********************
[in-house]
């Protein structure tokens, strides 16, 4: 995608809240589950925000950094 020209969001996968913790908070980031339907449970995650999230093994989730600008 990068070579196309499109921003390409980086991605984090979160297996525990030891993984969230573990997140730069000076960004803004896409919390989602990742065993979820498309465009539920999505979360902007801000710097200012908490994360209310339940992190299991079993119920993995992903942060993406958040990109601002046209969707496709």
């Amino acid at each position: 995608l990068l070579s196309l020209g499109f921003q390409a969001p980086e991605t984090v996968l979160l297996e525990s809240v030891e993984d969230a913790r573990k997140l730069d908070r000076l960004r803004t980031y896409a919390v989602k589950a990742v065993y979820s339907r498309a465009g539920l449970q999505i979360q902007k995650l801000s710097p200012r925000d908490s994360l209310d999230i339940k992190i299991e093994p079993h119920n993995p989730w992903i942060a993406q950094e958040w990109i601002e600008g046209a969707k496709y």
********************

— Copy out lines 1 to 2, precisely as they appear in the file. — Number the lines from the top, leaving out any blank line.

[in-house]
């Protein structure tokens, strides 16, 4: 995608809240589950925000950094 020209969001996968913790908070980031339907449970995650999230093994989730600008 990068070579196309499109921003390409980086991605984090979160297996525990030891993984969230573990997140730069000076960004803004896409919390989602990742065993979820498309465009539920999505979360902007801000710097200012908490994360209310339940992190299991079993119920993995992903942060993406958040990109601002046209969707496709």